They’re Not Coffee Particles
Was hanging out with young up-and-coming coffee superstar Alex Powar today, and while I was mouthing-off with some coffee brewing spiel, Alex added, “Yeah… I mean, we call them coffee particles after all…”
The general definition of a “particle” can be said to be an effectively one-dimensional thing. It’s a point in space. It’s a dot. The function of a “particle” (generally) renders mass, volume, and surface-area effectively irrelevant.
But a coffee ‘ground’ or ‘grind’ or whatever-you-wanna-call-it is not a one-dimensional point/dot. It’s a three-dimensional thing. There’s an outside and an inside. Understanding coffee brewing requires understanding the relationship between dissolution of the solids on the surface of the coffee grinds and the solids _inside_ the coffee grinds. The stuff on the surfaces dissolves quickly, and diffuses into solution as soon as it dissolves. The stuff on the inside dissolves a little more slowly, and needs to move through and out of the coffee grinds before entering solution.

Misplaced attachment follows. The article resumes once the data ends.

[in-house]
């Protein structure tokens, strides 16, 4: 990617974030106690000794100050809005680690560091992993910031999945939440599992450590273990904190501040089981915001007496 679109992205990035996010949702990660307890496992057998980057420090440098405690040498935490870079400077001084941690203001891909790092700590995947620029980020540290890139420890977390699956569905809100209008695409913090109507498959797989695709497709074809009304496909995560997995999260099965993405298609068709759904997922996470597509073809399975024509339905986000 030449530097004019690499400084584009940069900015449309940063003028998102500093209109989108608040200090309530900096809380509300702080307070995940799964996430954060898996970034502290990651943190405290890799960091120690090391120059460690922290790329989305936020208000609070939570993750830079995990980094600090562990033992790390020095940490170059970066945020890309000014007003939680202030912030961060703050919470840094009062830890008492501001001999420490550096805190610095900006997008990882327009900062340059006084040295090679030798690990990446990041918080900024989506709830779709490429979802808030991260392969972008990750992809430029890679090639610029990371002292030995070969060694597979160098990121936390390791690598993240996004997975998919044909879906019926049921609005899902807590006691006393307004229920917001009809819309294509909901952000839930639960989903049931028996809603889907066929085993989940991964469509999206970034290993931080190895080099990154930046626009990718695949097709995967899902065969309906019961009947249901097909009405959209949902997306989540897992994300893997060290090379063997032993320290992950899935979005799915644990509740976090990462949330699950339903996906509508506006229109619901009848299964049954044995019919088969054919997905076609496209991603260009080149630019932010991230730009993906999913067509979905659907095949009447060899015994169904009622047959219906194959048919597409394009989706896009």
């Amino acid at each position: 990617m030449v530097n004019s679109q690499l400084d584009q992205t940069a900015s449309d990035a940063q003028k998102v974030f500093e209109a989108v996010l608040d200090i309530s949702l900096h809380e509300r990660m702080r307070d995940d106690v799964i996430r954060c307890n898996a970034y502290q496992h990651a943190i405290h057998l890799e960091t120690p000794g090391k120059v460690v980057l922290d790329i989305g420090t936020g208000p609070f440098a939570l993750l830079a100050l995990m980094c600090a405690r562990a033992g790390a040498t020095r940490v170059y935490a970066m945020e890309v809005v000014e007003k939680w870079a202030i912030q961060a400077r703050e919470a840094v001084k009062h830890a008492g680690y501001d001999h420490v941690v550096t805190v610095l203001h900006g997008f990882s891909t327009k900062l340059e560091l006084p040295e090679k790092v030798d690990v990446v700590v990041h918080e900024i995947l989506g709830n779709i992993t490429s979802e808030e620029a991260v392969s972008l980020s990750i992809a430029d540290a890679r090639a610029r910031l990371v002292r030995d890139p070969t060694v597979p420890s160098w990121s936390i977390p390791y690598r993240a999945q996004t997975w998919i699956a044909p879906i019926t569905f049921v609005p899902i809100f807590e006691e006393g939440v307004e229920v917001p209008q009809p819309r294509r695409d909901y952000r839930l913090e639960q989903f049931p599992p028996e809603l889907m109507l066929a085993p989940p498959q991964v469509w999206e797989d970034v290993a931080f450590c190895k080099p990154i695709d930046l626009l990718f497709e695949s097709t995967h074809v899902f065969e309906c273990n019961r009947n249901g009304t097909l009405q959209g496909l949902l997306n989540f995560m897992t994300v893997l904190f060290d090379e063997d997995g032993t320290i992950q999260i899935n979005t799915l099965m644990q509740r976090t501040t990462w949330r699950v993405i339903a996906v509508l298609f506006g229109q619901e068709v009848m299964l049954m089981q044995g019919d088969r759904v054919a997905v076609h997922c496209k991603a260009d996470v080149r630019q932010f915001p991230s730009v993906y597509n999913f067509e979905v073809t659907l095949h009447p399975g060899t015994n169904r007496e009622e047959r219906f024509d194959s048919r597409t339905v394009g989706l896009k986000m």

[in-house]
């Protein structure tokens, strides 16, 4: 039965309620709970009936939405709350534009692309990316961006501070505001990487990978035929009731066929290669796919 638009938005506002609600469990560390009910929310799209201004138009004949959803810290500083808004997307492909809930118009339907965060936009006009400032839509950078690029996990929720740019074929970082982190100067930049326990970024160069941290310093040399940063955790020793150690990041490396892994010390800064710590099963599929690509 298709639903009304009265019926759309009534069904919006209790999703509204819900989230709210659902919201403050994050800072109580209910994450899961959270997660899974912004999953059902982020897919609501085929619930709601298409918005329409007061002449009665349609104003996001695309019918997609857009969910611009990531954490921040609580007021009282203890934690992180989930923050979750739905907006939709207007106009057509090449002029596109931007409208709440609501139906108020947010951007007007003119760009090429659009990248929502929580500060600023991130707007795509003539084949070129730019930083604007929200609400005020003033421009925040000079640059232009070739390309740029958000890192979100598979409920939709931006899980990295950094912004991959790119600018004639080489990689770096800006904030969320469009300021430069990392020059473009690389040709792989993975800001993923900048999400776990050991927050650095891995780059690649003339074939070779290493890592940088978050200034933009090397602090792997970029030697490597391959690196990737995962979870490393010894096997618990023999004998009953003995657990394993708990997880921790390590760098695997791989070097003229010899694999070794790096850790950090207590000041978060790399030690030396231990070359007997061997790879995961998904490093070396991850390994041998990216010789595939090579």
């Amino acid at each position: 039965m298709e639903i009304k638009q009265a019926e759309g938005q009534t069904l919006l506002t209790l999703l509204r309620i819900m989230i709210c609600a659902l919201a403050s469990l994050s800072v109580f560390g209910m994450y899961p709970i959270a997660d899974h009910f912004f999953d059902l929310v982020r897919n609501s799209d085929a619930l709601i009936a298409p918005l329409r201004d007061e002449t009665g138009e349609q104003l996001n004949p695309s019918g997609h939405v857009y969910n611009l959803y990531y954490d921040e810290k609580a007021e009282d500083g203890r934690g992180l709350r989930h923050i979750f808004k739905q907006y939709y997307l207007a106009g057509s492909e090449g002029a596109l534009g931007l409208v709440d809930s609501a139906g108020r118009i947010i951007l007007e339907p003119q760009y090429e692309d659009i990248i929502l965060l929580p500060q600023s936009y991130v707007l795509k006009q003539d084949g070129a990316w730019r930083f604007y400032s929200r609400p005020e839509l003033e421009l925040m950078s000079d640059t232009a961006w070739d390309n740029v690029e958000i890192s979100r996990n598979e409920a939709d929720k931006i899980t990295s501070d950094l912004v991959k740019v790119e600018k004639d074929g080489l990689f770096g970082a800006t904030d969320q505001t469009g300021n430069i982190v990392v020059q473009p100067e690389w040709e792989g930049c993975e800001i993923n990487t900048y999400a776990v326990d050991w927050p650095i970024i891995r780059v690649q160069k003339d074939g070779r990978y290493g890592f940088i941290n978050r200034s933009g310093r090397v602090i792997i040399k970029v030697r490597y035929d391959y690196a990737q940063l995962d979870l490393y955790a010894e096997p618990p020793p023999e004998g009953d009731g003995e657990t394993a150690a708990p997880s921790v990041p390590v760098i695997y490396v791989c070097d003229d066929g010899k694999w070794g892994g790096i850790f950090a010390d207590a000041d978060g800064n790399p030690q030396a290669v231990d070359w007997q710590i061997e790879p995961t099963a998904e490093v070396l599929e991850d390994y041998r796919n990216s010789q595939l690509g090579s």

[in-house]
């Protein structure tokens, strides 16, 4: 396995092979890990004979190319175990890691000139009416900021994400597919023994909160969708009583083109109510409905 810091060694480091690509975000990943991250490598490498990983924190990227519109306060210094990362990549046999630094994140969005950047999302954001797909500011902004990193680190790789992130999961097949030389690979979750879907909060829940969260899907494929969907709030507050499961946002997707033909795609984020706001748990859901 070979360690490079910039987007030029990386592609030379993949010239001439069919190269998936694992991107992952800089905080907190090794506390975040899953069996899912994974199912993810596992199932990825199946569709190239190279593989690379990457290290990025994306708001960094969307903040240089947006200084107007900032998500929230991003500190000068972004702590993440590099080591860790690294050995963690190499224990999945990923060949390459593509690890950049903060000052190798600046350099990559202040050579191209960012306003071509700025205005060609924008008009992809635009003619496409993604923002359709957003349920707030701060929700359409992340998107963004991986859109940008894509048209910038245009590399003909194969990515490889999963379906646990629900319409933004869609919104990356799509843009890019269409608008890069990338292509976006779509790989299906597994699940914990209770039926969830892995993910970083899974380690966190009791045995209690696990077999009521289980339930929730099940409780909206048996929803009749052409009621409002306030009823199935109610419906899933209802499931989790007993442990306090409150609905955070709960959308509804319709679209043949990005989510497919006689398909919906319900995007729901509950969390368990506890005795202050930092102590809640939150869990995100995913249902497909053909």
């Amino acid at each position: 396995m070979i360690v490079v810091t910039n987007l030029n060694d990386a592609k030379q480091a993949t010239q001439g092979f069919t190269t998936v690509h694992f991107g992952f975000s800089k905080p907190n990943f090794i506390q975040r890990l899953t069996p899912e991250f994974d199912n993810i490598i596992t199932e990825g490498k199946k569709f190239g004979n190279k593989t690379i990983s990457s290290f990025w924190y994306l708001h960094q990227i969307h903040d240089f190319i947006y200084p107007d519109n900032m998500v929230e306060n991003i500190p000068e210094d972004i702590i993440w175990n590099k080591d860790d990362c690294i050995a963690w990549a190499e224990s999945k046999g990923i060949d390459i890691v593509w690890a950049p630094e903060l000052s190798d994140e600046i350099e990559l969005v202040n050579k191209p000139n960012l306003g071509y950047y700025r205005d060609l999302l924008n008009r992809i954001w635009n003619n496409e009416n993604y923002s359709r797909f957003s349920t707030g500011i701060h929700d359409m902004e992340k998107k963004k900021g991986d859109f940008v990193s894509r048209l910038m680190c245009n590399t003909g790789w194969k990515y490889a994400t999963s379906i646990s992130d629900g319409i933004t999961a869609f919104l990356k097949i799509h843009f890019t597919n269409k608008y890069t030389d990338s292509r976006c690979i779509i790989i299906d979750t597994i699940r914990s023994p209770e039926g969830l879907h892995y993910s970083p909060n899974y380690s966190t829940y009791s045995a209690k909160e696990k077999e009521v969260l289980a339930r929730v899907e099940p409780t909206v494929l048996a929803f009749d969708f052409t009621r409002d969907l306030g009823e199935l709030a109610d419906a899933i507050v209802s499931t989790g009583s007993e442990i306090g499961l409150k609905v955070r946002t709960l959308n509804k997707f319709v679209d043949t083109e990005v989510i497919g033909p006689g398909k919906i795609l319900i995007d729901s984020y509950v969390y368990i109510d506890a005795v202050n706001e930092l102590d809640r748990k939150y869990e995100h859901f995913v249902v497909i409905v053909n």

In daily life, most everything that is as small as a coffee ‘particle’ is treated mostly the same: salt, sugar, sand, ground pepper, paprika, dirt, the size of Texas Gov. Rick Perry’s brain, etc. These bits are small enough that the shape and size of individual particles are generally inconsequential in most common situations. There is, however, growing awareness of the size and shape of salt crystals, including research by food scientists trying to figure out how to make a saltier-tasting NaCl crystal in order to reduce sodium consumption in certain foods (notably, potato chips). But I digress.
Coffee bean fragments are not “particles.” They’re small, but the size and shape are indeed consequential… at least if you want to make good coffee.
So the question is: what do/should we call coffee bean fragments if not “particles?” Unless someone has a better idea, I’m going to start using the term “coffee fragments.”